Born in Chicago to a black father and a white mother, Shelby Steele (b. 1946) is an author and columnist who writes frequently about matters of race relations and multiculturalism. From 1974 to 1991 he taught English at San Jose State University. In 1994, he joined the Hoover Institution at Stanford University, where he currently serves as the Robert J. and Marion E. Oster Senior Fellow. His 1990 book, The Content of Our Character: A New Vision of Race in America, received the National Book Critics Circle Award. Other books include A Dream Deferred: The Second Betrayal of Black Freedom in America (1998), White Guilt: How Blacks and Whites Together Destroyed the Promise of the Civil Rights Era (2006), and A Bound Man: Why We Are Excited About Obama and Why He Can’t Win. He was awarded the National Humanities Medal in 2004 and the Bradley Prize in 2006.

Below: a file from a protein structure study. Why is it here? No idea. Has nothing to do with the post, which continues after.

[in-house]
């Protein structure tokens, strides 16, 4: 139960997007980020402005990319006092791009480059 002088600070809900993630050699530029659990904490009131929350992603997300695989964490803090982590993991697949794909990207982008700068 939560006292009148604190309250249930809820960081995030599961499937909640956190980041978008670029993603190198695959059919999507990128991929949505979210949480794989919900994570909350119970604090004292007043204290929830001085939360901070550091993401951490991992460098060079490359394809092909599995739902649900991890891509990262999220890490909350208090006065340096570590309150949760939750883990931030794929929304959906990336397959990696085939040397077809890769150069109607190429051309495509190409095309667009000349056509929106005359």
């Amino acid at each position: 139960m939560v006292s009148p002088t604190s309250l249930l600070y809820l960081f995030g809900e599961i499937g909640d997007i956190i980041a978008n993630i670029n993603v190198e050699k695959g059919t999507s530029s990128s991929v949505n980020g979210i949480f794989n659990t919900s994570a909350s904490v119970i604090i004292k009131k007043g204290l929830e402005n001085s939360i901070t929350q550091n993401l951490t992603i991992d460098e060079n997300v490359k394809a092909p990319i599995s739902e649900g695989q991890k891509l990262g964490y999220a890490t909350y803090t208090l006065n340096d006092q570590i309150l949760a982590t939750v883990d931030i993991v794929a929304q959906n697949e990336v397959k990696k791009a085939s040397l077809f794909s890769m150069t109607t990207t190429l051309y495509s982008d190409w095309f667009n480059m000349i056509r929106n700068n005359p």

Author: Shelby Steele
One of the most vexing questions about American race relations concerns the wisdom and fairness of our programs of affirmative action, practices that, in the name of justice and fairness, give one form or another of preferential treatment to blacks (and other victims of prior discrimination), in order to help them overcome the handicaps incurred as a result of prior injustice and deprivation.
Shelby Steele (b. 1946), in this second selection from his provocative 1990 book, The Content of Our Character: A New Vision of Race in America, explores a different—and, to him, more troubling—psychological aspect of self-identifying by race, what he calls “Race-Holding.”